Investment, Education and Fairness

I spoke in parliament on the government's failure to turn a G20 growth aspiration into a clear plan for prosperity.
MPI - G20, 26 February 2014

I congratulate the Assistant Minister for Infrastructure and Regional Development on his decade-old diggings, but I am happy to assure the House that I, like all members on this side, do not support a GP tax. The aspiration set by the Treasurer for an additional 0.4 per cent growth per year over the next five years is a perfectly reasonable aspiration, and nobody in this parliament would disagree with it, but an aspiration is not a plan.

There are two very clear plans for growth on offer in this parliament. This side of the parliament believes that growth is driven by investment, by education and by fairness. That side of the parliament believes it is driven by cuts, cuts and cuts—cutting infrastructure, cutting services and cutting wages.

On this side of House, we are committed to building the National Broadband Network. We took Australia from being 20th in the OECD for investments and infrastructure to being first. On this side of the House, we believe in education. That is why we brought forward the National Plan for School Improvement and demand-driven universities. And we believe in fairness. We believe very firmly that government has a role in looking after the most disadvantaged.

But that side of the House is cutting infrastructure. The government does not believe in urban public transport, so it is not investing in projects like Brisbane's Cross River Rail project, the Melbourne Metro, the Perth Airport link and Adelaide's Tonsley Park public transport project. That side of the House does not believe in supporting services, which of course, in a fragile period for the labour market, has a negative impact on demand. If you cut back on that schoolkids bonus, you are taking money straight out of retail spending. But, if you give $75,000 to a millionaire to have a baby, the chances are that they are just going to pay off the mortgage. The spending cuts are going to hit spending hard, and that is going to hit jobs as well.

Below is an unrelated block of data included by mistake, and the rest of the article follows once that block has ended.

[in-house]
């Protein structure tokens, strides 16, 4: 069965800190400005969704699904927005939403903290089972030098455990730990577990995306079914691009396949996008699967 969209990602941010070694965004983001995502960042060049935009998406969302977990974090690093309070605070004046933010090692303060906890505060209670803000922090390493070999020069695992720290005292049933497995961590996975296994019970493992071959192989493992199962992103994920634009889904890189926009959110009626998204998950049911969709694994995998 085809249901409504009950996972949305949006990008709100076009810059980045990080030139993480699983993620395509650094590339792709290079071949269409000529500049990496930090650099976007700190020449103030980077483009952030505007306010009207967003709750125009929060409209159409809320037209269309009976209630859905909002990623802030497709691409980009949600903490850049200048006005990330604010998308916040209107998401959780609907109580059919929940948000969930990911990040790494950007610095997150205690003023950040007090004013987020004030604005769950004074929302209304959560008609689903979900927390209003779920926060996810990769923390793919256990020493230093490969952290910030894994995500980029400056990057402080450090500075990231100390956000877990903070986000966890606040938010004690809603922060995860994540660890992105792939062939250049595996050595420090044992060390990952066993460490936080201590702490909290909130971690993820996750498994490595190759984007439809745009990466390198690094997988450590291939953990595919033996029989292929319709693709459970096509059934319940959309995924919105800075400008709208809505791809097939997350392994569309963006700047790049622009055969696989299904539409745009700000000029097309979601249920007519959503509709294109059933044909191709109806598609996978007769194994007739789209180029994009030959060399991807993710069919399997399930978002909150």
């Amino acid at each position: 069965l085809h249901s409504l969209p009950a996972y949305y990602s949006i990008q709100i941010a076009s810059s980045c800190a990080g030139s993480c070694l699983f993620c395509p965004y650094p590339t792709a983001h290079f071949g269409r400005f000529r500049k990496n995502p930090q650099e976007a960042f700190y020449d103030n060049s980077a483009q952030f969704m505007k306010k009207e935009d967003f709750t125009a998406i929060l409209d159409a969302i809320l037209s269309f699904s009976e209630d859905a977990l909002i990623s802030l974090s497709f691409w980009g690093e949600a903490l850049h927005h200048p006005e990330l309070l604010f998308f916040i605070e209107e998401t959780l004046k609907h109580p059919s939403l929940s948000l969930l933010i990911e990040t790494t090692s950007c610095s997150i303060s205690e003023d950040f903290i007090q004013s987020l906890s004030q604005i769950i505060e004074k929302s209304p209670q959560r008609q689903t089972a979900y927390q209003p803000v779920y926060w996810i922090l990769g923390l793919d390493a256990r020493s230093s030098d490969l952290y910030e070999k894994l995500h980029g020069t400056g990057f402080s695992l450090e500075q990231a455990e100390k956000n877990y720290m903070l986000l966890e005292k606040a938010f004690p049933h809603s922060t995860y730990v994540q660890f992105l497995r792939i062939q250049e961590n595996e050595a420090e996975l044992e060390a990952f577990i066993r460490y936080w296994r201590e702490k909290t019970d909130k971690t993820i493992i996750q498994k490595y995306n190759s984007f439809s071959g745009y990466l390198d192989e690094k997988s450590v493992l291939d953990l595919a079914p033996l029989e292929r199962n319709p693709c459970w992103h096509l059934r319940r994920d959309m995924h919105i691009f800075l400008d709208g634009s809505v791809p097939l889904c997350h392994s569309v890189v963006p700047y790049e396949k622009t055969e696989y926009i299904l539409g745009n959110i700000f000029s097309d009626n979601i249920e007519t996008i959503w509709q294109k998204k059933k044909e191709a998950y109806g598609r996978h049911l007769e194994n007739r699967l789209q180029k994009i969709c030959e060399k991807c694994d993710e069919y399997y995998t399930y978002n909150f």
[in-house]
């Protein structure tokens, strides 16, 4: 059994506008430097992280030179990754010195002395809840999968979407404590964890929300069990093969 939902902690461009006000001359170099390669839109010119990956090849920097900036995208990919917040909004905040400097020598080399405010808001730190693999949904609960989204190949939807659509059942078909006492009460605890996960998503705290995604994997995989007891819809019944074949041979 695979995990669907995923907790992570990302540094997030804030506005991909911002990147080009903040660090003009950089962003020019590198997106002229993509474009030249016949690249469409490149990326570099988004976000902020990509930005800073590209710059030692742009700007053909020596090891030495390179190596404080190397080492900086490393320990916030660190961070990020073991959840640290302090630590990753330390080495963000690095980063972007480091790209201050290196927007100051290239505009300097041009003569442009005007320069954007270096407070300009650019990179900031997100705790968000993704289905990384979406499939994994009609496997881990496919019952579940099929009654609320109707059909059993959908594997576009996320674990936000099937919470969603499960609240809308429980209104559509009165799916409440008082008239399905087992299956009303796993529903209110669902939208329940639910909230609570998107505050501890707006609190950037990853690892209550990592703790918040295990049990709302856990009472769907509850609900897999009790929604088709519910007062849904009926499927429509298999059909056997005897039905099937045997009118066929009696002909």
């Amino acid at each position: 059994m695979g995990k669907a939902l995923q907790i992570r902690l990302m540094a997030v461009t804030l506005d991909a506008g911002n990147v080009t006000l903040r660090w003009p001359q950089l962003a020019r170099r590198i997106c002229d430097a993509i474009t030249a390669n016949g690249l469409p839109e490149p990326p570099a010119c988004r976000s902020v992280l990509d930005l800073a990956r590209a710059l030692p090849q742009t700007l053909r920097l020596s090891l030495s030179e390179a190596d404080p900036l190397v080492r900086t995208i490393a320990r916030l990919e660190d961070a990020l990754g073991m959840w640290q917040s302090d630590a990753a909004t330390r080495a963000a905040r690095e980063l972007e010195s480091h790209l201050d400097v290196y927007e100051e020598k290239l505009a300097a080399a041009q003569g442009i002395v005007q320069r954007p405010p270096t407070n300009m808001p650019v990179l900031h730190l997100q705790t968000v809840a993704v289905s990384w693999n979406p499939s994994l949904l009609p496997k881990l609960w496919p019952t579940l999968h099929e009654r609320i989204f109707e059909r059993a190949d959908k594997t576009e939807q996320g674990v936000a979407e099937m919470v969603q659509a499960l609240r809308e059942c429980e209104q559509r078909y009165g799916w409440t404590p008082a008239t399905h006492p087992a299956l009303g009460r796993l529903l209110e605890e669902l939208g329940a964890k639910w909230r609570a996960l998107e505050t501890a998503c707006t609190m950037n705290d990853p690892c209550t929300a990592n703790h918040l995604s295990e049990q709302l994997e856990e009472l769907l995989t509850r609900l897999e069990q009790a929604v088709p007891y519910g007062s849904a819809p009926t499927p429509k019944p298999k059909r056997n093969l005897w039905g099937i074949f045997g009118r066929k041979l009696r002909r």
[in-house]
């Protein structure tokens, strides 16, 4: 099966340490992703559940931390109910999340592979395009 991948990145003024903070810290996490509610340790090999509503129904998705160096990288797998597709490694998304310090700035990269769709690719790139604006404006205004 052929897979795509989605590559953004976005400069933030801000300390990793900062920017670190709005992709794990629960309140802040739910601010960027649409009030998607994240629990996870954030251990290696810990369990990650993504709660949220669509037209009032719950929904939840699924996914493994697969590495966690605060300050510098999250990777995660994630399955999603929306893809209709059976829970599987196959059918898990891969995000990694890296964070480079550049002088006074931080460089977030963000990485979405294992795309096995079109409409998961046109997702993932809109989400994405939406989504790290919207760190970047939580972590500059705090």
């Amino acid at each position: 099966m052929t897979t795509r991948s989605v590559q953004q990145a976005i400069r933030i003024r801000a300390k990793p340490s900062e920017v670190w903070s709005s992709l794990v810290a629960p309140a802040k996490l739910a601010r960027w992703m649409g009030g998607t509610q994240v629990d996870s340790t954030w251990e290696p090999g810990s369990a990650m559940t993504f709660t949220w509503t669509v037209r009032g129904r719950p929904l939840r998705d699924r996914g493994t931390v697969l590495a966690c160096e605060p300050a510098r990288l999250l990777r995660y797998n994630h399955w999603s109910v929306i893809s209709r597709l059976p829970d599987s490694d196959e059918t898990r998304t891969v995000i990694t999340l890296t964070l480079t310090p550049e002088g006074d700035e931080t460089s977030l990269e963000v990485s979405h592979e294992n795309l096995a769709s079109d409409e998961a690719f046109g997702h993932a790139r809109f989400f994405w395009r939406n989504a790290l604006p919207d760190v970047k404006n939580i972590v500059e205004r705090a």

But also those on that side of the House believe that they need to cut wages. That is their solution every time to boost productivity. You hear the head of the Prime Minister's Business Advisory Council, Maurice Newman, say things like:

… Australian wage rates are very high by international standards and … our system is dogged by rigidities …

Mr Newman gave a speech to CEDA in which he cited a number of countries, among them Canada, the European Union, Britain and New Zealand, and he said that Australian wages were high relative to those countries. What he failed to grasp, as Stephen Koukoulas has pointed out, is that all of those 'low-wage' countries have higher unemployment rates. The unemployment rate in Canada at the time Mr Koukoulas was writing was 6.9 per cent; in the US, seven per cent; in the eurozone, 12 per cent; in New Zealand, 6.2 per cent; and, in the UK, 7.6 per cent. When the going got tough, the Australian system outperformed that of other nations.

Of course, we have seen just recently new data out on wage growth which has given the lie to those who say that the secret to Australian prosperity is to cut wages. We have seen the release of the seasonally adjusted wage price index. In the December quarter, it rose 0.7 per cent, giving a growth rate for 2013 of 2.6 per cent. That is below the rate of inflation, which is 2.7 per cent, so Australian workers have had a real wage cut. This comes after a 35-year period in which wages for the bottom 10 per cent grew by 15 per cent and wages for the top 10 per cent grew by 59 per cent.

And yet those opposite, led by people like Maurice Newman, believe that the secret to Australian prosperity is to cut wages. They are utterly out of touch. And while they want to cut wages, they want to keep open loopholes. As the shadow Treasurer so eloquently pointed out, the multinational tax-shifting arrangements that the government took to the G20 were Labor's arrangements, minus the $700 million measure that the government took out and minus the transparency measure that Senator Sinodinos is going to scrap.

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